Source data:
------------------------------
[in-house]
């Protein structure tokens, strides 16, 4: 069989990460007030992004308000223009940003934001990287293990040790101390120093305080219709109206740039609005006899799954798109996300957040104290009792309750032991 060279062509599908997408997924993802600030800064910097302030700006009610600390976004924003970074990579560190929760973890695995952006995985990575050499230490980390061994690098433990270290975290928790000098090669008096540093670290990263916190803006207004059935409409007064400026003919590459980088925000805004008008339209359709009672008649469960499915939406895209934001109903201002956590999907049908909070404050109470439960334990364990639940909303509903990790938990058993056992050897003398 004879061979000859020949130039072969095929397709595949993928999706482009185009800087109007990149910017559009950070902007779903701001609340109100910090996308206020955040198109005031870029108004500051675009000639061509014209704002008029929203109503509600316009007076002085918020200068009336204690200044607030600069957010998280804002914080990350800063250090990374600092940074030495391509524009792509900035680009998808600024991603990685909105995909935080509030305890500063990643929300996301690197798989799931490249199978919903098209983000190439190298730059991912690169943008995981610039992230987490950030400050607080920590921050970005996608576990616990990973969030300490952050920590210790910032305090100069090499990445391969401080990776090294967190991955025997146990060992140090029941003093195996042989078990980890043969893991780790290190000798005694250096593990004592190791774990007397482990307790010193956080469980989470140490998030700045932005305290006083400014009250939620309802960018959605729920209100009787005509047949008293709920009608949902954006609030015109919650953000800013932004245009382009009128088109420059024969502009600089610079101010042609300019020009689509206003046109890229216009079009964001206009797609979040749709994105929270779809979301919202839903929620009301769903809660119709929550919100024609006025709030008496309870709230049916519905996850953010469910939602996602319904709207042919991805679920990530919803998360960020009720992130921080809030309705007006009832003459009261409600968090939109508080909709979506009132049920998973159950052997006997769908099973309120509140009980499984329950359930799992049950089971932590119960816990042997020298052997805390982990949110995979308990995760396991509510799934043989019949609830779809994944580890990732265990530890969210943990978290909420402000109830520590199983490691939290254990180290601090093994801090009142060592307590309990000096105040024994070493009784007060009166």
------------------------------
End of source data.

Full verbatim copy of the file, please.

[in-house]
């Protein structure tokens, strides 16, 4: 069989990460007030992004308000223009940003934001990287293990040790101390120093305080219709109206740039609005006899799954798109996300957040104290009792309750032991 060279062509599908997408997924993802600030800064910097302030700006009610600390976004924003970074990579560190929760973890695995952006995985990575050499230490980390061994690098433990270290975290928790000098090669008096540093670290990263916190803006207004059935409409007064400026003919590459980088925000805004008008339209359709009672008649469960499915939406895209934001109903201002956590999907049908909070404050109470439960334990364990639940909303509903990790938990058993056992050897003398 004879061979000859020949130039072969095929397709595949993928999706482009185009800087109007990149910017559009950070902007779903701001609340109100910090996308206020955040198109005031870029108004500051675009000639061509014209704002008029929203109503509600316009007076002085918020200068009336204690200044607030600069957010998280804002914080990350800063250090990374600092940074030495391509524009792509900035680009998808600024991603990685909105995909935080509030305890500063990643929300996301690197798989799931490249199978919903098209983000190439190298730059991912690169943008995981610039992230987490950030400050607080920590921050970005996608576990616990990973969030300490952050920590210790910032305090100069090499990445391969401080990776090294967190991955025997146990060992140090029941003093195996042989078990980890043969893991780790290190000798005694250096593990004592190791774990007397482990307790010193956080469980989470140490998030700045932005305290006083400014009250939620309802960018959605729920209100009787005509047949008293709920009608949902954006609030015109919650953000800013932004245009382009009128088109420059024969502009600089610079101010042609300019020009689509206003046109890229216009079009964001206009797609979040749709994105929270779809979301919202839903929620009301769903809660119709929550919100024609006025709030008496309870709230049916519905996850953010469910939602996602319904709207042919991805679920990530919803998360960020009720992130921080809030309705007006009832003459009261409600968090939109508080909709979506009132049920998973159950052997006997769908099973309120509140009980499984329950359930799992049950089971932590119960816990042997020298052997805390982990949110995979308990995760396991509510799934043989019949609830779809994944580890990732265990530890969210943990978290909420402000109830520590199983490691939290254990180290601090093994801090009142060592307590309990000096105040024994070493009784007060009166």